Georges Rouault Original Vintage Etching Aquatint. Signed Image Plate #39

Title is : Nous sommes fous (We are Insane) This title references the notion in spirituality that man has his priorities backwards. He goes about his day unconscious of himself. His true essence. To be sane would require a reset of his priorities that would set him on an awakened path of spiritual enlightenment . To be conscious. I have seen this etching offered for as much as $7500.00 online. I am willing to entertain offers. See also my other Rouault etchings offered on Ebay. Text below is from a google search of this Etching Aquatint.
Medium: original etching, aquatint, drypoint and roulette. Plate #39 of the "Miserere" series. Catalogue reference: CR . Executed in 1922 and published by the firm L'Etoile Filante in 1948 in an edition of 450 (the first and only printing). Plate size: 2211/16 x 16 7/8 inches (555 x 430mm) on Arches wove paper with deckle edges and full original margins; a rich and magnificent impression. Signed in the plate; Rouault did not hand-sign any impressions from this series.
The Miserere series is considered Rouault's greatest accomplishment; and indeed, one of the masterpieces of 20th Century printmaking. Rouault is a contemporary of Braque and Chagall, Matisse.

Georges Rouault (1871-1958) was born in a working-class suburb of Paris. Encouraged by his grandfather, he began drawing as a child

In 1902 Georges Rouault helped to found the Salon d'Automne where he exhibited his work along with the Fauves and Indépendants, two groups of artists not included in the official Salon of the French Royal Academy. Rouault was thirty-eight when he had his first solo exhibition in Paris. Rouault received major recognition for his work in 1937, when his paintings were displayed in conjunction with the Paris World's Fair.

Rouault, a devout Catholic, painted images of Christ, along with prostitutes, lawyers, judges and clowns as part of a commentary on the corruption of society. He believed in the teaching of the Gospel and stated that his "only ambition is to be able to paint a Christ so moving that those who see Him will be converted."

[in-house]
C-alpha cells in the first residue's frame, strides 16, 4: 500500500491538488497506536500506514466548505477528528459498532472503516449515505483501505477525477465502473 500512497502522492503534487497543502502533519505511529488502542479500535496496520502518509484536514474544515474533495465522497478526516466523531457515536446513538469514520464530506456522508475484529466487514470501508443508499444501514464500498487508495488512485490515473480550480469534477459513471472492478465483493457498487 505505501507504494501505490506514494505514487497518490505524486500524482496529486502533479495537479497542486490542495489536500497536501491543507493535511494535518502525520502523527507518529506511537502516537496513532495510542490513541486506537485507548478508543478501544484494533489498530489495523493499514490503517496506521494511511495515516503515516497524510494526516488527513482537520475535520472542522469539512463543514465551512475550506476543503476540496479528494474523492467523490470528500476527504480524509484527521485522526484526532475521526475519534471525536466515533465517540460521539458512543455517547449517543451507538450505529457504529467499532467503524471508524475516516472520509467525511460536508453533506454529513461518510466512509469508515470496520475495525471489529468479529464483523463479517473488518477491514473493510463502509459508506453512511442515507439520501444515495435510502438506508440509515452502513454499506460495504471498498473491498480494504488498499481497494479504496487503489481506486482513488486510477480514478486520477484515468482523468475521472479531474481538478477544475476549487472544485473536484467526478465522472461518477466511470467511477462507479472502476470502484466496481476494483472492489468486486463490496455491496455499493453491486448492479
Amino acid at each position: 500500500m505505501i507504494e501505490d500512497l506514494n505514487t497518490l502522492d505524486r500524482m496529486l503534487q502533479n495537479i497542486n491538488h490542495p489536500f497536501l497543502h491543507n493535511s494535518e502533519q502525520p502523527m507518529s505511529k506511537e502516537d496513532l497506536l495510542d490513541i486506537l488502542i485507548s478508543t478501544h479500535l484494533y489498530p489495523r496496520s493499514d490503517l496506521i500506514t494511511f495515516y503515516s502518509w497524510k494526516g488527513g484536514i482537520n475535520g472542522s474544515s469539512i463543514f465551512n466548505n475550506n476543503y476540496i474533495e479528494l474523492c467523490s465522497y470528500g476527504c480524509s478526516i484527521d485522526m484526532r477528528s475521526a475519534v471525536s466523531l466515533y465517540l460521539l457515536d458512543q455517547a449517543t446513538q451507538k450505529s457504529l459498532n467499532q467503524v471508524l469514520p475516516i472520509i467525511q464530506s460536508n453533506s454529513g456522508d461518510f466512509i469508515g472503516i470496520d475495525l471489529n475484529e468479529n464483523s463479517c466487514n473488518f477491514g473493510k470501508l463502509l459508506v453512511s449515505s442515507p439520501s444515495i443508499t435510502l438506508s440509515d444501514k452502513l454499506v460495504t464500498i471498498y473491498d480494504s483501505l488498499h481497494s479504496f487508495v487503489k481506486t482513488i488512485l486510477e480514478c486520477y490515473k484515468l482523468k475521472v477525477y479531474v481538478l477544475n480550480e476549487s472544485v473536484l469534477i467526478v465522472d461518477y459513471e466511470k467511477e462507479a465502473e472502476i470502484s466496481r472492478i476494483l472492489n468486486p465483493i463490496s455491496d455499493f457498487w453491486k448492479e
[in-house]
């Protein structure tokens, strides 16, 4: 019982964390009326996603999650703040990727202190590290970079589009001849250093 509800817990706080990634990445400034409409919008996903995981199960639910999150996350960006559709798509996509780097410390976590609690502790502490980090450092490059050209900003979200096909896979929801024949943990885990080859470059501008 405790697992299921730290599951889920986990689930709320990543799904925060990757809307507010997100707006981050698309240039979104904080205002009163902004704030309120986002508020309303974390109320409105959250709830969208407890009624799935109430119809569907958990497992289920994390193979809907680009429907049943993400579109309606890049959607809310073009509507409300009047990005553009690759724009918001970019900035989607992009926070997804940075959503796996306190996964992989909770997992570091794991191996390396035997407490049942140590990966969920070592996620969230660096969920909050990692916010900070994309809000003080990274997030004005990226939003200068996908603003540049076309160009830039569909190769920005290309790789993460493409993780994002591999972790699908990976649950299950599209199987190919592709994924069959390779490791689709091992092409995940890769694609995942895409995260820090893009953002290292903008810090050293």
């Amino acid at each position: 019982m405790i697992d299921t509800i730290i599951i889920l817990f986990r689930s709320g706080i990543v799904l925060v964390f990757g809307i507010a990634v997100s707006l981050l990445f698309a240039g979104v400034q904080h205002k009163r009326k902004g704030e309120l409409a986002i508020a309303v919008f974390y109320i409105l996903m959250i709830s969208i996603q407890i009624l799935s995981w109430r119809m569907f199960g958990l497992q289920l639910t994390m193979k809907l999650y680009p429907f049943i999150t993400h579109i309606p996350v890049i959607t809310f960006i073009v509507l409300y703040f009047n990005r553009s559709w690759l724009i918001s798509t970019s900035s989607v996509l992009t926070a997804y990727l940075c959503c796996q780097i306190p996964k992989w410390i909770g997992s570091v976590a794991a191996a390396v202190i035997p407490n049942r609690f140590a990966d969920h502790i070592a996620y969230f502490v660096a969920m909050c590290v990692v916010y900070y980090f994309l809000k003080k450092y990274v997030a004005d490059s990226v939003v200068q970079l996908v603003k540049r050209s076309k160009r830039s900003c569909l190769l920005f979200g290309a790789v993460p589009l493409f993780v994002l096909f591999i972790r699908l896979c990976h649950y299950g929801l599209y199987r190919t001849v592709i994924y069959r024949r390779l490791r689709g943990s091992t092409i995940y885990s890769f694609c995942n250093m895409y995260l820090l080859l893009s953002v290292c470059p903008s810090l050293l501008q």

The art dealer Ambroise Vollard (1865-1939) commissioned Rouault to produce prints for a two volume edition. For this project, entitled Miserere et Guerre, Rouault was to create a hundred images which would appear with text by the poet André Suarès. Rouault started the series in 1914 and continued working on it through World War I and again from 1922 until 1927. Vollard became Rouault's sole agent and employer after 1916. Vollard and his family retained control of the images until 1947, at which time Rouault prevailed in court and then published his collection of prints as a single volume entitled Miserere in 1948.

To create this series, the artist had his preliminary drawings photographically transferred onto copper plates using a process known as heliogravure. Rouault then reworked each plate using a variety of intaglio printmaking techniques. The term intaglio means "to cut in" and refers to aquatint, drypoint, and etching processes. Each of these techniques used by Rouault involves incising or engraving a metal plate either chemically or with a drypoint instrument such as an etching needle or burrin. Both aquatinting and etching require use of an acid-resistant material called a ground and an acid bath which pits the surface. In some instances Rouault made as many as fifteen successive impressions or states of a single image before being satisfied.

Many of the themes found in Georges Rouault's paintings are repeated in the Miserere series. In the first part of the series, the ...
... read more